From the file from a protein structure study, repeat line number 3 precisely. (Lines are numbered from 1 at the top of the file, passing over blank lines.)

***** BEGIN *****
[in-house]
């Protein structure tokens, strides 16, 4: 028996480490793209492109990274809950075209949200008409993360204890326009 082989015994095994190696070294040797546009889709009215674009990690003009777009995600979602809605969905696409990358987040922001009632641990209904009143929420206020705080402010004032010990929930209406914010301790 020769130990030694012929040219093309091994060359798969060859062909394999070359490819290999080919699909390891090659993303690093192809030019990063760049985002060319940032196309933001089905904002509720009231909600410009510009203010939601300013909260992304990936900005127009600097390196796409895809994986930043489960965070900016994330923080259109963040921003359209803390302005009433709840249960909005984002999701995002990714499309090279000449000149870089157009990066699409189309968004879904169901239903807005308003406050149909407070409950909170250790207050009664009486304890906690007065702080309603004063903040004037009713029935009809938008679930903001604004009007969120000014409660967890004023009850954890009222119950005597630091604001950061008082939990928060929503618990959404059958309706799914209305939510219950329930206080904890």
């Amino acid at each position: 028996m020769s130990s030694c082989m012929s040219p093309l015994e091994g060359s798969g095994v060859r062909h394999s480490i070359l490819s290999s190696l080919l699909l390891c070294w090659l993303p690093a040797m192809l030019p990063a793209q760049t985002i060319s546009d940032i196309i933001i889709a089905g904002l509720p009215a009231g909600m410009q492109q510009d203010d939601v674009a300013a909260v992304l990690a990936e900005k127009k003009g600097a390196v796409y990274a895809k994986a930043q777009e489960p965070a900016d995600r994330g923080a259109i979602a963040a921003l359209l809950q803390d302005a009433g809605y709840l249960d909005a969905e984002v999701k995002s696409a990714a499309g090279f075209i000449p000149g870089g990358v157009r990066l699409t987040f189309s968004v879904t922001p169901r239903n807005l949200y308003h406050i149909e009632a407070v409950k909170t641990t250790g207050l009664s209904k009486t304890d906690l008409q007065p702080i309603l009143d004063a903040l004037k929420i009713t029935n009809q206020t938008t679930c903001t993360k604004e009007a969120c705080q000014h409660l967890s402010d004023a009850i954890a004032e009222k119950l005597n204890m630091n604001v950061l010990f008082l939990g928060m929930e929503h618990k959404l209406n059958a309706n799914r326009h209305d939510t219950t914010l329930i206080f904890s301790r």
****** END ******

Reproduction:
């Amino acid at each position: 028996m020769s130990s030694c082989m012929s040219p093309l015994e091994g060359s798969g095994v060859r062909h394999s480490i070359l490819s290999s190696l080919l699909l390891c070294w090659l993303p690093a040797m192809l030019p990063a793209q760049t985002i060319s546009d940032i196309i933001i889709a089905g904002l509720p009215a009231g909600m410009q492109q510009d203010d939601v674009a300013a909260v992304l990690a990936e900005k127009k003009g600097a390196v796409y990274a895809k994986a930043q777009e489960p965070a900016d995600r994330g923080a259109i979602a963040a921003l359209l809950q803390d302005a009433g809605y709840l249960d909005a969905e984002v999701k995002s696409a990714a499309g090279f075209i000449p000149g870089g990358v157009r990066l699409t987040f189309s968004v879904t922001p169901r239903n807005l949200y308003h406050i149909e009632a407070v409950k909170t641990t250790g207050l009664s209904k009486t304890d906690l008409q007065p702080i309603l009143d004063a903040l004037k929420i009713t029935n009809q206020t938008t679930c903001t993360k604004e009007a969120c705080q000014h409660l967890s402010d004023a009850i954890a004032e009222k119950l005597n204890m630091n604001v950061l010990f008082l939990g928060m929930e929503h618990k959404l209406n059958a309706n799914r326009h209305d939510t219950t914010l329930i206080f904890s301790r």